Following my blog on fencing at schools, a devote reader commented about her childhood on the playground. The four foot tall chain link that separated the kids from the asphalt was as much part of the playground equipment as was the slide, swings and teeter-totter. The chain link fence was home base for red light green light and duck, duck goose. It was a great hiding spot during Marco Polo and a solid back drop for dodge ball. Reading her response brought back a flood of memories from both my childhood and my career in the fencing industry.
Fencing can be a safe place for children and young kids if properly designed and installed. Below are some examples from my tenure within the industry of bad designs and inadequate installations that resulted in injuries on today’s playgrounds and youth fields.
- Middle rails on outfield fencing. A middle rail was installed on a high school ballfield fence. The fence was then covered with windscreen and promotional signage, hiding the middle rail. A young boy ran right at the fence to catch a flyball. At the last minute, he twisted his body to allow his hip and thigh to take the impact of the fence while he reached to the sky to catch the ball. Not seeing the middle rail, he though the net like nature of the chain link fabric would cushion the blow. Unfortunately, his femur met the middle rail and snapped. Middle rail should never be installed on ballfield or school fencing.
- Rolling gates. A teacher was assisting others in opening a four foot tall cantilever gate on a playground. She placed her hand on top of the gate to pull it open while others pushed the gate open. Her hand quickly went back to the roller as the momentum of the gate built. Because there was no roller cover on the cantilever roller, the teacher’s hand went in-between the fixed roller and top track of the gate, crushing her ring finger. Roller guards should be placed on all rollers to remove pinch points.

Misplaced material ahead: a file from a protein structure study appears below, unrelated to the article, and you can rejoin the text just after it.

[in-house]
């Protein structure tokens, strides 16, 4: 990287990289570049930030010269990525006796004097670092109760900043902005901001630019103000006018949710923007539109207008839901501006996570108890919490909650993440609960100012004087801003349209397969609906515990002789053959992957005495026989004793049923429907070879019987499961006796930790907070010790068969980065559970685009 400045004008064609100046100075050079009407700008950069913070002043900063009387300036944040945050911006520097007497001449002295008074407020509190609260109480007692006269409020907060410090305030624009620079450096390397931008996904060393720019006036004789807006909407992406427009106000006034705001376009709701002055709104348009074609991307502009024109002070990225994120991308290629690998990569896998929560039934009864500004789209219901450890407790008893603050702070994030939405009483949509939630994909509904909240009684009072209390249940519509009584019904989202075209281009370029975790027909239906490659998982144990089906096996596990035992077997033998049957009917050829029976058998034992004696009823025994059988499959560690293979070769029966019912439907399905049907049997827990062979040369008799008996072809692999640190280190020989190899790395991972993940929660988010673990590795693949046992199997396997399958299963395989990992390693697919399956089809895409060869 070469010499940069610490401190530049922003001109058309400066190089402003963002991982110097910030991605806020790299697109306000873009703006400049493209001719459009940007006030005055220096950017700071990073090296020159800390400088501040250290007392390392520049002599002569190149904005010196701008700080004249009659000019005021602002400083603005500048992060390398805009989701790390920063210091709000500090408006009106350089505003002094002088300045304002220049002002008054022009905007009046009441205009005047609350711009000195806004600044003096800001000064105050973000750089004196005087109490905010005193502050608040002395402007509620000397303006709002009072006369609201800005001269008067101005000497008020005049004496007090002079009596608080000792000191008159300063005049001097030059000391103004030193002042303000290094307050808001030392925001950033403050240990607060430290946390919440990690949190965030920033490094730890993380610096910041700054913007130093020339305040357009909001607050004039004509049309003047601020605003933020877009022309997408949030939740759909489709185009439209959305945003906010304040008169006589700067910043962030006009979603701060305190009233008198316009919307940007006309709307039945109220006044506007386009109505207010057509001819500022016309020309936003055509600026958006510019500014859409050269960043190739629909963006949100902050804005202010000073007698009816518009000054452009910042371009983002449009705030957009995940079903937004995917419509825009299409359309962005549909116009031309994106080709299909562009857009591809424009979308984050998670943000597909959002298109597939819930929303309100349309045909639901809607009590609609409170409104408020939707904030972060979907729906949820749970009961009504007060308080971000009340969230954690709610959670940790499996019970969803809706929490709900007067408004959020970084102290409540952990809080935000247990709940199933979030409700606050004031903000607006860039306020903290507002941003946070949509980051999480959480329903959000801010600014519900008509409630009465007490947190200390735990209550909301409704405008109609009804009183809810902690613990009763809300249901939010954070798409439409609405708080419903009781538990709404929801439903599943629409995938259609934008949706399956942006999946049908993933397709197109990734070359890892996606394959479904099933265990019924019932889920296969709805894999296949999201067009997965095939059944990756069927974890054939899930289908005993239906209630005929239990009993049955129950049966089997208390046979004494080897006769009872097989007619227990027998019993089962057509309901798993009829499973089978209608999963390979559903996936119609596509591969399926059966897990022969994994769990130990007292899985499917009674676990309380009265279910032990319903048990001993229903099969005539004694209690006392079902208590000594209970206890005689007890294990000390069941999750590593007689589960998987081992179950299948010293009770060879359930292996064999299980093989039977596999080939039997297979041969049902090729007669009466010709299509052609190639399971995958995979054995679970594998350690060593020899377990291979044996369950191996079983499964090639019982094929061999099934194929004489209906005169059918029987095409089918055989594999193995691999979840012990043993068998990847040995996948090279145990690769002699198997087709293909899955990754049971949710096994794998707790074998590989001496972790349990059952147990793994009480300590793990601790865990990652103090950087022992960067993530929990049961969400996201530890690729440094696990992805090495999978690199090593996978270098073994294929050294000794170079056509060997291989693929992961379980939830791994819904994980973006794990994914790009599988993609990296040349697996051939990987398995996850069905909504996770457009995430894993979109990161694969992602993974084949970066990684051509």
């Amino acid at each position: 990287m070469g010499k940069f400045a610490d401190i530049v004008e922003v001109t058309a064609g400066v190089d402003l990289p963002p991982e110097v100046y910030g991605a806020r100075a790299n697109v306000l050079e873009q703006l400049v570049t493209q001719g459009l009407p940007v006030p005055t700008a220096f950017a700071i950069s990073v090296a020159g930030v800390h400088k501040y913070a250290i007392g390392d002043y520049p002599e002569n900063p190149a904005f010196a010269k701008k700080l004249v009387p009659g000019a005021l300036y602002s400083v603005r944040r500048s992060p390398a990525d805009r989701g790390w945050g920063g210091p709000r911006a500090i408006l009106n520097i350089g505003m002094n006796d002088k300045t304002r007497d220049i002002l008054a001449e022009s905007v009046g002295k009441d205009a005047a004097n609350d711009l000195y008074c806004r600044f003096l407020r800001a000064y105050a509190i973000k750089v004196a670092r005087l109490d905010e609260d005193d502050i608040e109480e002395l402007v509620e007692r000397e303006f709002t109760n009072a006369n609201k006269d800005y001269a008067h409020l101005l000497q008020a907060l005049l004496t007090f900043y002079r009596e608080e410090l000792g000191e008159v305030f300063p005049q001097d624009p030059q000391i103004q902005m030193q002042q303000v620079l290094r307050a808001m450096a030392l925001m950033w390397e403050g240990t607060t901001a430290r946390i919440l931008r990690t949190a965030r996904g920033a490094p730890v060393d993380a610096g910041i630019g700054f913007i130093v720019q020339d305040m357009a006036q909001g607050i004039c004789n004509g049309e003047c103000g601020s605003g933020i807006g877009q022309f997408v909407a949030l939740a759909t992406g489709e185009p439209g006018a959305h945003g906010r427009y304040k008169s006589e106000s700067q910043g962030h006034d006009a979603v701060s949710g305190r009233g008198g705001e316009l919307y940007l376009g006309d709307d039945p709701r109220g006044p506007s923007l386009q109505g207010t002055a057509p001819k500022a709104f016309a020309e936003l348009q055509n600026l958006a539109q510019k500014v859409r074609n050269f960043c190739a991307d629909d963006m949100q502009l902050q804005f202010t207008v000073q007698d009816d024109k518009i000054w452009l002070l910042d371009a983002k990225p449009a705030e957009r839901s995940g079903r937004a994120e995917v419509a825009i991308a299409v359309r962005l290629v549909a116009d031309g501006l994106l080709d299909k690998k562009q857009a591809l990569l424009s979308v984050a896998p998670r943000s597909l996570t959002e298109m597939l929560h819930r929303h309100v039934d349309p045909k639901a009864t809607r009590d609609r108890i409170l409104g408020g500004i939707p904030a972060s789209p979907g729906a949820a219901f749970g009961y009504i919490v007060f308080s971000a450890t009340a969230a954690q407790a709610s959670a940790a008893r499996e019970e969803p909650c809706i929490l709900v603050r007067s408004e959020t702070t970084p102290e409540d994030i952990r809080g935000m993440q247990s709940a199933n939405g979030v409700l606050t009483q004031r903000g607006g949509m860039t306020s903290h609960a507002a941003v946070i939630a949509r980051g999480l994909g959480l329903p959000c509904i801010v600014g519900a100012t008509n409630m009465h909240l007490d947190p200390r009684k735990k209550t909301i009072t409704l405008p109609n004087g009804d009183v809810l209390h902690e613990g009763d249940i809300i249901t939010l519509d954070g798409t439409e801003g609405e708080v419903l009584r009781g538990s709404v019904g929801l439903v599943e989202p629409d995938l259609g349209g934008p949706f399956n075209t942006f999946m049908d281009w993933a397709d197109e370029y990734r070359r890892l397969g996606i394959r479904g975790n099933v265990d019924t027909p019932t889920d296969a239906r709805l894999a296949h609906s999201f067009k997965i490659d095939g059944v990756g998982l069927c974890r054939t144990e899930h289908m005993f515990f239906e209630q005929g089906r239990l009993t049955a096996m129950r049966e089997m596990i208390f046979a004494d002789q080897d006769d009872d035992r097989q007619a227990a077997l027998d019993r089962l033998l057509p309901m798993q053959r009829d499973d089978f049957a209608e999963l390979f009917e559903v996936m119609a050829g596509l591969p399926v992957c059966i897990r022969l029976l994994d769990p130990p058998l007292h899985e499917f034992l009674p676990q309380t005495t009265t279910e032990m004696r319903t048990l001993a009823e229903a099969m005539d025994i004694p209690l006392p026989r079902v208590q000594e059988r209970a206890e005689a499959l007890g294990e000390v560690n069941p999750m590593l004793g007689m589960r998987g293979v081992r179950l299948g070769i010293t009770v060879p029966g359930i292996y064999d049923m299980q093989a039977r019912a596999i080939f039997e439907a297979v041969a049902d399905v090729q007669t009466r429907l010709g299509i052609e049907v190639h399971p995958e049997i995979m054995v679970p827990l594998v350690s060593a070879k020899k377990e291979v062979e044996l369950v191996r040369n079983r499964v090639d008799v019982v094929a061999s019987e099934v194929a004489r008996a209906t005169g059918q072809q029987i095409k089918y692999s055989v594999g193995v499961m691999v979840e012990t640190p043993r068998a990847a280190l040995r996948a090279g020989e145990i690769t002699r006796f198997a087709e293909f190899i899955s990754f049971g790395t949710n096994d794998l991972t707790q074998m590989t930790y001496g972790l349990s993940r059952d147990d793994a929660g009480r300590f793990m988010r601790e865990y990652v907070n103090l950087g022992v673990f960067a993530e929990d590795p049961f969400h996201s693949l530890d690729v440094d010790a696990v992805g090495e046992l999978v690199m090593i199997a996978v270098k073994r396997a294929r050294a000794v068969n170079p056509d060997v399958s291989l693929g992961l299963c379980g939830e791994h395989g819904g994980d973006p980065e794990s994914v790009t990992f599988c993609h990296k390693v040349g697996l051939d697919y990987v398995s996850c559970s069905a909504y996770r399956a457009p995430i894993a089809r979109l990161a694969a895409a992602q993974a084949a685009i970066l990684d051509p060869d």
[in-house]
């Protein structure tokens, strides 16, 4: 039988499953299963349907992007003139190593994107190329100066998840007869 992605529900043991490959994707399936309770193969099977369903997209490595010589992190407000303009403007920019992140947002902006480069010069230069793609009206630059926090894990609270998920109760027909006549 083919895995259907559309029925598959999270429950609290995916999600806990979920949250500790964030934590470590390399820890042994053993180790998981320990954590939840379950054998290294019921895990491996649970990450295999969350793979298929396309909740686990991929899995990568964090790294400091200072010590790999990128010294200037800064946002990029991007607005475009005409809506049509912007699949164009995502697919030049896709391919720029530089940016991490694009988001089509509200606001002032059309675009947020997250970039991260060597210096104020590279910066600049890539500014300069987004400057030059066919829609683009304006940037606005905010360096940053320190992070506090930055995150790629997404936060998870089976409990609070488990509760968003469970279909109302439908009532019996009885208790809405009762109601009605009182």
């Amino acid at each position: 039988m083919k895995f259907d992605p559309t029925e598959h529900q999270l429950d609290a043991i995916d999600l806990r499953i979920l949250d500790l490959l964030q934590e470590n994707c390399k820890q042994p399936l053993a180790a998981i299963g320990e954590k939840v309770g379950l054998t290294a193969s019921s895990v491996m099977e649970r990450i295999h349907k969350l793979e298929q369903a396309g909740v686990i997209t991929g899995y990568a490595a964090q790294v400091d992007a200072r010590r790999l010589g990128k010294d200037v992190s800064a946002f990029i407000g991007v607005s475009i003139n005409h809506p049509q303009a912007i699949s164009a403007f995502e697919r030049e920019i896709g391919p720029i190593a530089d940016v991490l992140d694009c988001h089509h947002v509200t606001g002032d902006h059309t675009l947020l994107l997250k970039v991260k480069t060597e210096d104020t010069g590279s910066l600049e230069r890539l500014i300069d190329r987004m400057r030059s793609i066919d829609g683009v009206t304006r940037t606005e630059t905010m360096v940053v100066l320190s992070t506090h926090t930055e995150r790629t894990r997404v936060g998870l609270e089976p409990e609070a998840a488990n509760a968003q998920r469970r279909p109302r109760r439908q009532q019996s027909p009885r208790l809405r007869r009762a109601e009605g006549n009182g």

- Outfield fence fabric above the top rail. The industry standard for chain link fencing is to place the fabric a ½” above the top rail. A high school ball player went to catch a flyball. He ran to the outfield fence, jumped and reached to catch the ball that was set to just clear the outfield fence. He raised his glove which eclipsed the top of the top rail and got caught on the chain link fabric. With his body still in the air and now under the effects of gravity, the young ball player came down with his hand and glove still caught. He dislocated his shoulder while twisting and falling. Ballfield fencing should use a plastic cap to cover the top of the chain link fabric.
- Spear top ornamental fence. A spear top ornamental fence was used to fence in a trash enclosure. At day’s end, a student was trying to cut a corner and save a few minutes by existing from the back of the building through the kitchen and out between the trash dumpsters. He reached the locked ornamental fence swing gates and begin to climb. Halfway over and he caught the inseam of his jeans on the top of the fence. This caused him to tumble head first to the ground. Spear top ornamental fence should not be used in and around schools.
There are many more of these unfortunate situations; all of which are preventable. The lesson is that fencing can still be a safe place for children and young kids if properly designed and installed. Designers and installers must think of the “what ifs” and remove any possibility of harm. These fences should be scrutinized to the same standards we would scrutinize that playground slide. Speaking of playground slides, what happened to those towering galvanized steel slides with nothing to keep you from falling off at the top?